El-Mag Crank Gets Galileo Argument Wrong

I got a letter with criticism from a man who believes in electromagnetic hypersensitivity and thinks I should too. Most of the letter is the Galileo argument, where the letter writer refers to an anthropologist whose ideas were, in his view, once highly respected until they were taken apart by critical thinkers. I should be as critical of the current medical consensus regarding radiation phobia as these thinkers were of the anthropologist, says the letter writer, because the current medical consensus has been paid for by the telecomms industry. In other words: it’s a conspiracy.

But who, then, is this anthropologist whom the letter writer selects to represent a mainstream scientific consensus that may soon be toppled by independent critical analysis?

Thor Heyerdahl.

It’s sad but also absolutely priceless.

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6 thoughts on “El-Mag Crank Gets Galileo Argument Wrong

  1. Comic sans would presuppose the use of a scary electromagnetic device. This is a hand-written letter in blue felt-tip pen with yellow felt-tip underscores.

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  2. I own several scary electronic devices. How do I tweak them to hurt people? I want my own death ray, so I can join the Conspiracy.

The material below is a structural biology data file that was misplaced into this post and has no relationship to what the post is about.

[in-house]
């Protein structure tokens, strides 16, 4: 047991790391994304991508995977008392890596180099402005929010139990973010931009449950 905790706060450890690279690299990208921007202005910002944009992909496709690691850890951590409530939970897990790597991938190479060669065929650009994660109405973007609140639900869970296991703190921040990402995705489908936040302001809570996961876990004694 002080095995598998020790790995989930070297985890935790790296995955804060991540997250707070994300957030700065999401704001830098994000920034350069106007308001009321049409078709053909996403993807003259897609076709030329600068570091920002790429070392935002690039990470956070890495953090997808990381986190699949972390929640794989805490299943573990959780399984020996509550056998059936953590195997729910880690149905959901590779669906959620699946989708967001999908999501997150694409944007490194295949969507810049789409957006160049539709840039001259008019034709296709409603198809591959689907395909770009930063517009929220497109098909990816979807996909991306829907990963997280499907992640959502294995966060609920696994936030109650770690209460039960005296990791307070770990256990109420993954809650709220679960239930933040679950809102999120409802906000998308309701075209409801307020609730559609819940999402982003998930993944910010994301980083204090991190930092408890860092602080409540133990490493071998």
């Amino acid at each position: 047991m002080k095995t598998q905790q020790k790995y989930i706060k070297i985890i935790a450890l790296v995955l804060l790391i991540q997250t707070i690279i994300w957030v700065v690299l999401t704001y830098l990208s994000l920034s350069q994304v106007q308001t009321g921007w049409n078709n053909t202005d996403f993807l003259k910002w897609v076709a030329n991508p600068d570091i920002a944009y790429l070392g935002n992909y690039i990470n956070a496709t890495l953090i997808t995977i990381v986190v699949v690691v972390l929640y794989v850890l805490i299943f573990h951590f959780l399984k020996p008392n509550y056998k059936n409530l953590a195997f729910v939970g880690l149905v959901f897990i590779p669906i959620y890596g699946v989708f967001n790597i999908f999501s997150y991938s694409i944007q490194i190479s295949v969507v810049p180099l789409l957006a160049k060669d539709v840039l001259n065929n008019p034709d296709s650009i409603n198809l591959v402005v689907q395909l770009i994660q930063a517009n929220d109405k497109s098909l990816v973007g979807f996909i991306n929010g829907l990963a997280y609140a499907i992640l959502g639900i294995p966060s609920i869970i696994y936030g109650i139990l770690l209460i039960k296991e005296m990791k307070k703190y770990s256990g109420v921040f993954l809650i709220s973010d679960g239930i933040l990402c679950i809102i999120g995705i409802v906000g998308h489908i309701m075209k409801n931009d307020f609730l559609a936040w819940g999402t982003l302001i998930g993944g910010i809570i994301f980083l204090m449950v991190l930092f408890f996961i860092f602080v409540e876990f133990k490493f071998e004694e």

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  3. Not to defend him, but I think that Heyerdahl got sufficient positive play in some non-professional circles that a lay person might have the mistaken impression that Heyerdahl’s views were at one time mainstream.

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  4. Heyerdahl was an impressive adventurer, but sadly not aware of the need to do the homework before claiming to posess the truth. This flaw is shared by too many other famous people who go on to write books and I sometimes feel overwhelmed by a tsunami of rubbish.
    At least Heyerdahl did not deliberately lie.
    On a Däniken scale, he rates a mere 4-5 Dk on a scale of 10. L.Ron Hubbard would rate 12. (No one has ever measured “Conservapedia” since the equipment melts and starts burning)

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